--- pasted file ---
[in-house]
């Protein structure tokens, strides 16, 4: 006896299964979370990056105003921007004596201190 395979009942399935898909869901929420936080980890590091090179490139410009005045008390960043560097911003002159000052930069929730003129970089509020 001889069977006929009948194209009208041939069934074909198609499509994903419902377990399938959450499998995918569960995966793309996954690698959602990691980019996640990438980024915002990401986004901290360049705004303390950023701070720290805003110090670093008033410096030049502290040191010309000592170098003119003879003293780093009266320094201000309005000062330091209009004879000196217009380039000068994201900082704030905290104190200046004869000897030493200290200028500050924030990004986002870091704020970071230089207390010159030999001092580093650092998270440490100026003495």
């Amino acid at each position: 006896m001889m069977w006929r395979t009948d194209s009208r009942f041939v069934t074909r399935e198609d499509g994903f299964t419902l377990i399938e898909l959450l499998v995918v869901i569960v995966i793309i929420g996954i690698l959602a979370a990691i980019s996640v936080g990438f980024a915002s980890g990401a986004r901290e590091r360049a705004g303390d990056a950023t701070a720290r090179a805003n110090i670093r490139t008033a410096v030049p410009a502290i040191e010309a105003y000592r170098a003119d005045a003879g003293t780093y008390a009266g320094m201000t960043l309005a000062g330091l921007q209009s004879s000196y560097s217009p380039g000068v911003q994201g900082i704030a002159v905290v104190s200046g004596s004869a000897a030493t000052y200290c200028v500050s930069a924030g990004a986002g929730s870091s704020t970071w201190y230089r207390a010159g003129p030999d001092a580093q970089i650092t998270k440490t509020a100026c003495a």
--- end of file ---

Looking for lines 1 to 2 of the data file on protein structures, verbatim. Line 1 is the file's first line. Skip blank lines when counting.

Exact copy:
[in-house]
């Protein structure tokens, strides 16, 4: 006896299964979370990056105003921007004596201190 395979009942399935898909869901929420936080980890590091090179490139410009005045008390960043560097911003002159000052930069929730003129970089509020 001889069977006929009948194209009208041939069934074909198609499509994903419902377990399938959450499998995918569960995966793309996954690698959602990691980019996640990438980024915002990401986004901290360049705004303390950023701070720290805003110090670093008033410096030049502290040191010309000592170098003119003879003293780093009266320094201000309005000062330091209009004879000196217009380039000068994201900082704030905290104190200046004869000897030493200290200028500050924030990004986002870091704020970071230089207390010159030999001092580093650092998270440490100026003495």